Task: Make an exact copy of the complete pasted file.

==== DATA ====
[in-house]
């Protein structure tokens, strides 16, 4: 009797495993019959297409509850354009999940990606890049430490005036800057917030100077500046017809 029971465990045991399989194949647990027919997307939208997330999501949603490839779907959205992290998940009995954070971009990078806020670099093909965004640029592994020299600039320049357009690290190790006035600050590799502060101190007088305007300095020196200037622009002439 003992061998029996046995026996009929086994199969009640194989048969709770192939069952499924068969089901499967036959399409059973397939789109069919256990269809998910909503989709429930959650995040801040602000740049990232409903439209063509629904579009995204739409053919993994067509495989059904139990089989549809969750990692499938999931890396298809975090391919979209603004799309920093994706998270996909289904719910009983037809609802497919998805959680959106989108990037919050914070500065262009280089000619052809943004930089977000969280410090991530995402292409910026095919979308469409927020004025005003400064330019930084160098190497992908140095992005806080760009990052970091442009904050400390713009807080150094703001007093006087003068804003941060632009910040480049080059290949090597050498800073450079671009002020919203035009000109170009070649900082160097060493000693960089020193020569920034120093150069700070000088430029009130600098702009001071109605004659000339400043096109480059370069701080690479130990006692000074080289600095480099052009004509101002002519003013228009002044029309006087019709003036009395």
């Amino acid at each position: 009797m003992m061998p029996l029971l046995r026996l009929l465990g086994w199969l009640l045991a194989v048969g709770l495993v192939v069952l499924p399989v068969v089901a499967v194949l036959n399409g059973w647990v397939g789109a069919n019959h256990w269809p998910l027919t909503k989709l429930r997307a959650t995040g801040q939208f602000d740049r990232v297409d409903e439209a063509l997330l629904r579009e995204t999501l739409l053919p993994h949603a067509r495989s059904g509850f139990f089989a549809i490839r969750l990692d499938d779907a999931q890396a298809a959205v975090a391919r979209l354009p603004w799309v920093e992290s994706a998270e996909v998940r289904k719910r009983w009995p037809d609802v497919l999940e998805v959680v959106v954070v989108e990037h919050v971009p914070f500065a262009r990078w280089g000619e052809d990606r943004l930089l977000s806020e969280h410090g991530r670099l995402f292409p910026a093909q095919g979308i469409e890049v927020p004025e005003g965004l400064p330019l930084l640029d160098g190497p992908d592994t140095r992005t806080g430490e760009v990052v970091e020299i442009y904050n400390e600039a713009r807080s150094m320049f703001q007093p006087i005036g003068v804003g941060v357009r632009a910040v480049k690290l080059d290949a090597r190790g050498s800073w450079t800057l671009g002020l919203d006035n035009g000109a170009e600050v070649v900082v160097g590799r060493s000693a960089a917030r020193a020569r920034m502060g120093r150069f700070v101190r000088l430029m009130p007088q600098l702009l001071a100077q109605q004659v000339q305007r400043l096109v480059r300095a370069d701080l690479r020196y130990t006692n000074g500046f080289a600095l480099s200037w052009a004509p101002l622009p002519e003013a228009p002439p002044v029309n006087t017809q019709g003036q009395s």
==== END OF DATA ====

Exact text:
[in-house]
């Protein structure tokens, strides 16, 4: 009797495993019959297409509850354009999940990606890049430490005036800057917030100077500046017809 029971465990045991399989194949647990027919997307939208997330999501949603490839779907959205992290998940009995954070971009990078806020670099093909965004640029592994020299600039320049357009690290190790006035600050590799502060101190007088305007300095020196200037622009002439 003992061998029996046995026996009929086994199969009640194989048969709770192939069952499924068969089901499967036959399409059973397939789109069919256990269809998910909503989709429930959650995040801040602000740049990232409903439209063509629904579009995204739409053919993994067509495989059904139990089989549809969750990692499938999931890396298809975090391919979209603004799309920093994706998270996909289904719910009983037809609802497919998805959680959106989108990037919050914070500065262009280089000619052809943004930089977000969280410090991530995402292409910026095919979308469409927020004025005003400064330019930084160098190497992908140095992005806080760009990052970091442009904050400390713009807080150094703001007093006087003068804003941060632009910040480049080059290949090597050498800073450079671009002020919203035009000109170009070649900082160097060493000693960089020193020569920034120093150069700070000088430029009130600098702009001071109605004659000339400043096109480059370069701080690479130990006692000074080289600095480099052009004509101002002519003013228009002044029309006087019709003036009395």
């Amino acid at each position: 009797m003992m061998p029996l029971l046995r026996l009929l465990g086994w199969l009640l045991a194989v048969g709770l495993v192939v069952l499924p399989v068969v089901a499967v194949l036959n399409g059973w647990v397939g789109a069919n019959h256990w269809p998910l027919t909503k989709l429930r997307a959650t995040g801040q939208f602000d740049r990232v297409d409903e439209a063509l997330l629904r579009e995204t999501l739409l053919p993994h949603a067509r495989s059904g509850f139990f089989a549809i490839r969750l990692d499938d779907a999931q890396a298809a959205v975090a391919r979209l354009p603004w799309v920093e992290s994706a998270e996909v998940r289904k719910r009983w009995p037809d609802v497919l999940e998805v959680v959106v954070v989108e990037h919050v971009p914070f500065a262009r990078w280089g000619e052809d990606r943004l930089l977000s806020e969280h410090g991530r670099l995402f292409p910026a093909q095919g979308i469409e890049v927020p004025e005003g965004l400064p330019l930084l640029d160098g190497p992908d592994t140095r992005t806080g430490e760009v990052v970091e020299i442009y904050n400390e600039a713009r807080s150094m320049f703001q007093p006087i005036g003068v804003g941060v357009r632009a910040v480049k690290l080059d290949a090597r190790g050498s800073w450079t800057l671009g002020l919203d006035n035009g000109a170009e600050v070649v900082v160097g590799r060493s000693a960089a917030r020193a020569r920034m502060g120093r150069f700070v101190r000088l430029m009130p007088q600098l702009l001071a100077q109605q004659v000339q305007r400043l096109v480059r300095a370069d701080l690479r020196y130990t006692n000074g500046f080289a600095l480099s200037w052009a004509p101002l622009p002519e003013a228009p002439p002044v029309n006087t017809q019709g003036q009395s």